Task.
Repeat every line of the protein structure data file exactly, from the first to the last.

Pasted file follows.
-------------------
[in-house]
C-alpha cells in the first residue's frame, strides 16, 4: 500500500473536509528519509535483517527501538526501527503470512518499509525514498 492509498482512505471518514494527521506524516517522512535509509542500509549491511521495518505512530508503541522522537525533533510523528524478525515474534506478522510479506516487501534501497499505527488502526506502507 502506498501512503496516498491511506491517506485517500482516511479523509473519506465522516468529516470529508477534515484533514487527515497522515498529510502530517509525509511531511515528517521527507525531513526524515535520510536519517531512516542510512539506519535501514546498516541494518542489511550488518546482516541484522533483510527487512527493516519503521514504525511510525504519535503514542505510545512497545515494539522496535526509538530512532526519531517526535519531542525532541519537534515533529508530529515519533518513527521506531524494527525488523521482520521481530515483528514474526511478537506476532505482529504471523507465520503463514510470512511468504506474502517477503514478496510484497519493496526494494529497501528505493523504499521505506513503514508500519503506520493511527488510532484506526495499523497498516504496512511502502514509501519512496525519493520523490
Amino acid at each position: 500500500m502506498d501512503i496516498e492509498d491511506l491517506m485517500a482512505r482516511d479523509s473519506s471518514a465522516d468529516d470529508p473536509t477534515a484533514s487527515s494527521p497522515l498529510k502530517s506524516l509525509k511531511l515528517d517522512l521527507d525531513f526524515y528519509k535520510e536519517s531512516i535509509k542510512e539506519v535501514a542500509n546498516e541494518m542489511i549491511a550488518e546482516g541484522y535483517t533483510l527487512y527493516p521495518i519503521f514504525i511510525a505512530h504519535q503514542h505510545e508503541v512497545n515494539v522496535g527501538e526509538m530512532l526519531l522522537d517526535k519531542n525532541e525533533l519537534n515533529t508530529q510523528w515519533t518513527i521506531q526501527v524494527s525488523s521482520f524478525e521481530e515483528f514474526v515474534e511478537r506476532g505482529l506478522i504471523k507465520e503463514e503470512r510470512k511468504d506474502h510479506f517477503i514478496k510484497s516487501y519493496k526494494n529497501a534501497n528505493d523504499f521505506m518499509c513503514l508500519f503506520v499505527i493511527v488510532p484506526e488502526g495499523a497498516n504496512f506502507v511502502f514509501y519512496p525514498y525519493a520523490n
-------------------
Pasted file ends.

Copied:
[in-house]
C-alpha cells in the first residue's frame, strides 16, 4: 500500500473536509528519509535483517527501538526501527503470512518499509525514498 492509498482512505471518514494527521506524516517522512535509509542500509549491511521495518505512530508503541522522537525533533510523528524478525515474534506478522510479506516487501534501497499505527488502526506502507 502506498501512503496516498491511506491517506485517500482516511479523509473519506465522516468529516470529508477534515484533514487527515497522515498529510502530517509525509511531511515528517521527507525531513526524515535520510536519517531512516542510512539506519535501514546498516541494518542489511550488518546482516541484522533483510527487512527493516519503521514504525511510525504519535503514542505510545512497545515494539522496535526509538530512532526519531517526535519531542525532541519537534515533529508530529515519533518513527521506531524494527525488523521482520521481530515483528514474526511478537506476532505482529504471523507465520503463514510470512511468504506474502517477503514478496510484497519493496526494494529497501528505493523504499521505506513503514508500519503506520493511527488510532484506526495499523497498516504496512511502502514509501519512496525519493520523490
Amino acid at each position: 500500500m502506498d501512503i496516498e492509498d491511506l491517506m485517500a482512505r482516511d479523509s473519506s471518514a465522516d468529516d470529508p473536509t477534515a484533514s487527515s494527521p497522515l498529510k502530517s506524516l509525509k511531511l515528517d517522512l521527507d525531513f526524515y528519509k535520510e536519517s531512516i535509509k542510512e539506519v535501514a542500509n546498516e541494518m542489511i549491511a550488518e546482516g541484522y535483517t533483510l527487512y527493516p521495518i519503521f514504525i511510525a505512530h504519535q503514542h505510545e508503541v512497545n515494539v522496535g527501538e526509538m530512532l526519531l522522537d517526535k519531542n525532541e525533533l519537534n515533529t508530529q510523528w515519533t518513527i521506531q526501527v524494527s525488523s521482520f524478525e521481530e515483528f514474526v515474534e511478537r506476532g505482529l506478522i504471523k507465520e503463514e503470512r510470512k511468504d506474502h510479506f517477503i514478496k510484497s516487501y519493496k526494494n529497501a534501497n528505493d523504499f521505506m518499509c513503514l508500519f503506520v499505527i493511527v488510532p484506526e488502526g495499523a497498516n504496512f506502507v511502502f514509501y519512496p525514498y525519493a520523490n